Your coffee break investment plan - Day 7: Finding your way around funds
Funds are simply pooled investments, which allow individuals to invest their cash in a diversified range of stocks across a wide range of industries. But given there are thousands on offer, choosing one can feel like tiptoeing through a financial minefield. We look at the basics of what are available.
Passive vs active
In the broadest sense there are just two styles of to choose from - passive and active.
Passive funds, sometimes referred to as index trackers, are computer run portfolios that simply mirror or ‘track’ a particular stock market index, such as the FTSE 100 index of the UK’s biggest companies.
Their performance is dependent upon the fortunes of the market they are tracking. If it rises, the fund and the value of an investor’s stake will follow but equally the opposite happens if the market falls.
The bottom line is that investment returns from passive funds will echo, less costs, what the index has achieved. But they offer long-term investors cheap access to markets, as you can pay less than 0.1% in annual charges. They are growing in popularity too with sales hitting £5.4bn in 2015.
The more adventurous investor interested in the passive route may like to look at exchange-traded funds (ETFs). Again these are baskets of shares, and they robotically track a particular index. ETFs also offer a cheap way of accessing the market but they are listed on the stock exchange and are traded like stocks, so you have the flexibility of buying and selling them in real time.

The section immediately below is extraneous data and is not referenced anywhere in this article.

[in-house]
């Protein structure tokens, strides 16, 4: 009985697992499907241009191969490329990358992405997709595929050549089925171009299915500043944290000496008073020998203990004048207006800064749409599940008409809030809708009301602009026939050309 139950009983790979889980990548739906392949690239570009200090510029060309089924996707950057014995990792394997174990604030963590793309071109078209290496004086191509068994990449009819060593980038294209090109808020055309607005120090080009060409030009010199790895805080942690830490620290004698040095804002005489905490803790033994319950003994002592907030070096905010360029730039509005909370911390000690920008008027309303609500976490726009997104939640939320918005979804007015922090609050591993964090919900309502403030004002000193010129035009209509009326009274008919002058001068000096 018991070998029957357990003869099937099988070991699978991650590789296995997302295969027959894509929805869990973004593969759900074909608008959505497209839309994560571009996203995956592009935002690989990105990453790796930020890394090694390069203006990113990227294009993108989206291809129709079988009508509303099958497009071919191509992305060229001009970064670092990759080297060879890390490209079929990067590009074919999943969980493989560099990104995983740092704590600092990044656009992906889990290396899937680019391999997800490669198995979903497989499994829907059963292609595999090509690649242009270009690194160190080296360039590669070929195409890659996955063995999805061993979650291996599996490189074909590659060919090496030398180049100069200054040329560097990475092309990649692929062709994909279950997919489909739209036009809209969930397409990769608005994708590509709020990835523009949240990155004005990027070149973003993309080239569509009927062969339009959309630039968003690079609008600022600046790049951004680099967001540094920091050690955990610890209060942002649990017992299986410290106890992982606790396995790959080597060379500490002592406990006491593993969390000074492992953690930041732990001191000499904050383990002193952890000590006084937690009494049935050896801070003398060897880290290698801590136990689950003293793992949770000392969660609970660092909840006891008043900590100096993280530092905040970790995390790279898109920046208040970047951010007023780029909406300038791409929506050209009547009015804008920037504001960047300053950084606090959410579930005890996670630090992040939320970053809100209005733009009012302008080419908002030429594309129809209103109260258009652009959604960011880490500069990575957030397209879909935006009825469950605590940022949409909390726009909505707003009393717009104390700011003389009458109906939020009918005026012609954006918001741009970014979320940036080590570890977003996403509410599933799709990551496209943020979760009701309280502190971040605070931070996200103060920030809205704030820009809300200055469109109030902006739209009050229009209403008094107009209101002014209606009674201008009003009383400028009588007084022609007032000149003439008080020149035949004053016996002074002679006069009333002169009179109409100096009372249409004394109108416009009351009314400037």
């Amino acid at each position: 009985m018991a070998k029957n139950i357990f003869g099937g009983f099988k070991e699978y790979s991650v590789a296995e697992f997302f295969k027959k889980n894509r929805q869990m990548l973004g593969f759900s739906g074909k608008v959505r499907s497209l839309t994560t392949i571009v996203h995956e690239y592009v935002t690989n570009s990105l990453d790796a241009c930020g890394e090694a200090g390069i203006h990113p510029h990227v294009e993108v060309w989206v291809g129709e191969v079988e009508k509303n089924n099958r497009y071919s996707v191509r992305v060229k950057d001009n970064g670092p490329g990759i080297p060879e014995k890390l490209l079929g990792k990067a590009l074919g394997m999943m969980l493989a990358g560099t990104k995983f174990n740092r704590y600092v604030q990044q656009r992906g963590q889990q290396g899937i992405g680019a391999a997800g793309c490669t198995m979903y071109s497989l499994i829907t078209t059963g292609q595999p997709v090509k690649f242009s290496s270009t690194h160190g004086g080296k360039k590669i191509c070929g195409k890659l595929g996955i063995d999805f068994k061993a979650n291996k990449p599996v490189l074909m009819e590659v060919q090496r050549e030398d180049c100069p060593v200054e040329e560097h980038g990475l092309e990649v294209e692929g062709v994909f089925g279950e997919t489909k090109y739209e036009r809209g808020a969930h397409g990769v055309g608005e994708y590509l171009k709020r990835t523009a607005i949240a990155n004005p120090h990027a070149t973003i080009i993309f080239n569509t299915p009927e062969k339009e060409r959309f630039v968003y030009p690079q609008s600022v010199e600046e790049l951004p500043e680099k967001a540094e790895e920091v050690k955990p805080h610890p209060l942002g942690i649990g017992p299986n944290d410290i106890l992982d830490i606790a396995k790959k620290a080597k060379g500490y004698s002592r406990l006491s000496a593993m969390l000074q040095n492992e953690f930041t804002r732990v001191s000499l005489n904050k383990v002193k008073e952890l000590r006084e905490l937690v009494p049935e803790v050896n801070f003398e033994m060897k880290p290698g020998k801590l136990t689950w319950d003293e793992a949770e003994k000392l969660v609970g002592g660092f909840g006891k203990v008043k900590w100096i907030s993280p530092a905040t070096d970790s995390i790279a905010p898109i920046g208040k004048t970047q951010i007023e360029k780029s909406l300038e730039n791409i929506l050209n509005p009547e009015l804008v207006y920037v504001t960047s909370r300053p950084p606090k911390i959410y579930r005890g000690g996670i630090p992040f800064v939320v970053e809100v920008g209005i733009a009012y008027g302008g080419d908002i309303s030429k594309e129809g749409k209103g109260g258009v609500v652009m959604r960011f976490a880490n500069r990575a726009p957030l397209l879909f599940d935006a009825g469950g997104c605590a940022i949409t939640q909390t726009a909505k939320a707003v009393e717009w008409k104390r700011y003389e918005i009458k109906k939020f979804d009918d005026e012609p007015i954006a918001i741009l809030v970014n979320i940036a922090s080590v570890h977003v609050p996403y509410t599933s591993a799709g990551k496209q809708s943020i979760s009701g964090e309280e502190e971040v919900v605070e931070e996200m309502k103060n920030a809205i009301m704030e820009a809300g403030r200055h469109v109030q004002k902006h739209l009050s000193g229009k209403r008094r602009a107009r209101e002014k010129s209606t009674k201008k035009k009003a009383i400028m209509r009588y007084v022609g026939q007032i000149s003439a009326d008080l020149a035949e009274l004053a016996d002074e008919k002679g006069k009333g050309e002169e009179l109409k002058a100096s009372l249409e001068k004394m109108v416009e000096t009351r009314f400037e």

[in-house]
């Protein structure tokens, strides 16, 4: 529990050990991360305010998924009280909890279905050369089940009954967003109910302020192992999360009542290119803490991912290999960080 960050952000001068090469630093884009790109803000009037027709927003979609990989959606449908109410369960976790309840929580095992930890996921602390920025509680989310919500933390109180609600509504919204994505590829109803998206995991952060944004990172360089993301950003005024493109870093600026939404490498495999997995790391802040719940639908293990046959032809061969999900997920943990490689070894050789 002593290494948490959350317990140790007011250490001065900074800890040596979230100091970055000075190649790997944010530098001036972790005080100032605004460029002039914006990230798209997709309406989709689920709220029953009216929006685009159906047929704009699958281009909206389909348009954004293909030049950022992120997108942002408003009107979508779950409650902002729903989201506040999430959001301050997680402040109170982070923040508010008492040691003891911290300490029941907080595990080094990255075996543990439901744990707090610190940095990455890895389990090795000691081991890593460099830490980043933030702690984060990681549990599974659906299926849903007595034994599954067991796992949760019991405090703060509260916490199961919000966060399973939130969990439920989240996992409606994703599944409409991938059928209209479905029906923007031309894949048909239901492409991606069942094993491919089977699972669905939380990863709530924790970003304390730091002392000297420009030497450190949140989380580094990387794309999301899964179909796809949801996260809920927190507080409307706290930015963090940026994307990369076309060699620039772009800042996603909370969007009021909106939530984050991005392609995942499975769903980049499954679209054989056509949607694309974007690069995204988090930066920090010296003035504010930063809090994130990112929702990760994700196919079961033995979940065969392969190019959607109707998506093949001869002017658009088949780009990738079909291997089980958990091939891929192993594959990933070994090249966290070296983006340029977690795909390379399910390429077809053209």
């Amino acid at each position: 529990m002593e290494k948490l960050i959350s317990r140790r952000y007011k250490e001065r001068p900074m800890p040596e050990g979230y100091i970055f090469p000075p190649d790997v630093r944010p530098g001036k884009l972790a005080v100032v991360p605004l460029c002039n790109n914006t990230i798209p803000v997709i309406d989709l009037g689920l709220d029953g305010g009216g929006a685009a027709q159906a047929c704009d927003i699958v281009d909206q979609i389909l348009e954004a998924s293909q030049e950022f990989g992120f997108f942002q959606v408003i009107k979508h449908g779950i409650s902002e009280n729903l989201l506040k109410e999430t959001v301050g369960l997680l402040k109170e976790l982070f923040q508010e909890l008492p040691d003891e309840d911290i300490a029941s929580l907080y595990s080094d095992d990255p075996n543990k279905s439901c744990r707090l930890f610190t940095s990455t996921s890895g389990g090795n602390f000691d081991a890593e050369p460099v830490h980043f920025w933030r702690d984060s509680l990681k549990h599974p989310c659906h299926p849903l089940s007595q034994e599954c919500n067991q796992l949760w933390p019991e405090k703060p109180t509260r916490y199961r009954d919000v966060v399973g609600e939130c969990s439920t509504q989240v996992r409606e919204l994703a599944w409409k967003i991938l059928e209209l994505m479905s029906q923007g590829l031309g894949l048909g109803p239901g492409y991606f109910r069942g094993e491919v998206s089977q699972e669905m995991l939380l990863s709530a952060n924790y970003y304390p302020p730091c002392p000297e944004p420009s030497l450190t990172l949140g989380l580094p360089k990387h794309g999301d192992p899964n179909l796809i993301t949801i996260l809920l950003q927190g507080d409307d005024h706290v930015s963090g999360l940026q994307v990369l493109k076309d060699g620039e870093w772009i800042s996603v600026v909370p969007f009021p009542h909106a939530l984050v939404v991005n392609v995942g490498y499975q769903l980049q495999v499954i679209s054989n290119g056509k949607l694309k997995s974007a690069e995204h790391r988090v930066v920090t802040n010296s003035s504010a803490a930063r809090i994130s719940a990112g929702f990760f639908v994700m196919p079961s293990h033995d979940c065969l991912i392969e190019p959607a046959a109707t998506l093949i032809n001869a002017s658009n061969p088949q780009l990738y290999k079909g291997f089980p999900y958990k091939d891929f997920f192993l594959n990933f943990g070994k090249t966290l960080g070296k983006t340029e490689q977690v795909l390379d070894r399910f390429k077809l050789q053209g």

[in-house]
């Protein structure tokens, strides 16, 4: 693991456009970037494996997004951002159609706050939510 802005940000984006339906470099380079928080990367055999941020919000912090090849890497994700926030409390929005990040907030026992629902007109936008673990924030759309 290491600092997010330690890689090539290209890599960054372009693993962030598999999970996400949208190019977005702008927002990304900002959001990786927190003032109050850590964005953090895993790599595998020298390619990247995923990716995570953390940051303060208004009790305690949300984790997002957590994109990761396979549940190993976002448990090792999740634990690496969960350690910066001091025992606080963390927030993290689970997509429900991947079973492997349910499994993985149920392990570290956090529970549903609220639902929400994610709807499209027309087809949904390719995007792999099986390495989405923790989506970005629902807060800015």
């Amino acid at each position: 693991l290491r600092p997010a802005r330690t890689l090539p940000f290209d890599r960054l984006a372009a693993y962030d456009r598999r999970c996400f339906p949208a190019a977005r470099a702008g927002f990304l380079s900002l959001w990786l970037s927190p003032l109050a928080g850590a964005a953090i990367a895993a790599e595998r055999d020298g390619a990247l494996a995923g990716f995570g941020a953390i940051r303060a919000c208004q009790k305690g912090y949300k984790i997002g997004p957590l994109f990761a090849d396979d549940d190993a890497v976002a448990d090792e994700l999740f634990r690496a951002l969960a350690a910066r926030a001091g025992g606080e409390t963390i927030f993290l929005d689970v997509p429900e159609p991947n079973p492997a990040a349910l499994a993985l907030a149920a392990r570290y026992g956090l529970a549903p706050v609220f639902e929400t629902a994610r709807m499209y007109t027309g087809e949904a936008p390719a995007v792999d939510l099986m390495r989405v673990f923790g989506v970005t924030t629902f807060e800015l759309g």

Active investing on the other hand carries higher annual charges, typically nearer to 1% a year but with the heavier price tag comes added service. An active portfolio has a fund manager in the driving seat, buying and selling stocks on your behalf and what they want to achieve are market-beating returns.
The main advantage of the active route is if a manager believes a particular sector or stock is about to fall, they can sell out and buy into something more attractive enabling them to protect their investors from potential losses.
Open vs closed-ended
It is worth bearing in mind fund structures too. Open-ended funds are sometimes referred to in City speak as unit trusts or open-ended investment companies (OEICs), in that when you buy units, the portfolio provider simply issues a new batch. Open-ended funds can be active or passive.
Closed-ended funds, also known as investment trusts, are a slightly different beast though their end-goal, to deliver market-beating returns, is the same. They are closed ended, because they issue a limited number of shares, are structured as a limited company and listed on the stock exchange.
As investment trusts are traded as stocks, their price can fluctuate, depending on investor demand. If a trust is popular its shares can move up to trade at a premium. In other words, they can exchange hands for a greater cost than their actual net worth or net asset value (NAV).
However, if the trust drops out of fashion shares can fall in value and can start trading at a discount to their NAV. This means for example, if a trust is trading at a 10% discount, you can snap-up £100 worth of assets, for £90.
If you missed them, make sure you read the first articles in this series.
Also watch Moneywise editor Moira O’Neill interview Andy Parsons from The Share Centre about why you should start investing.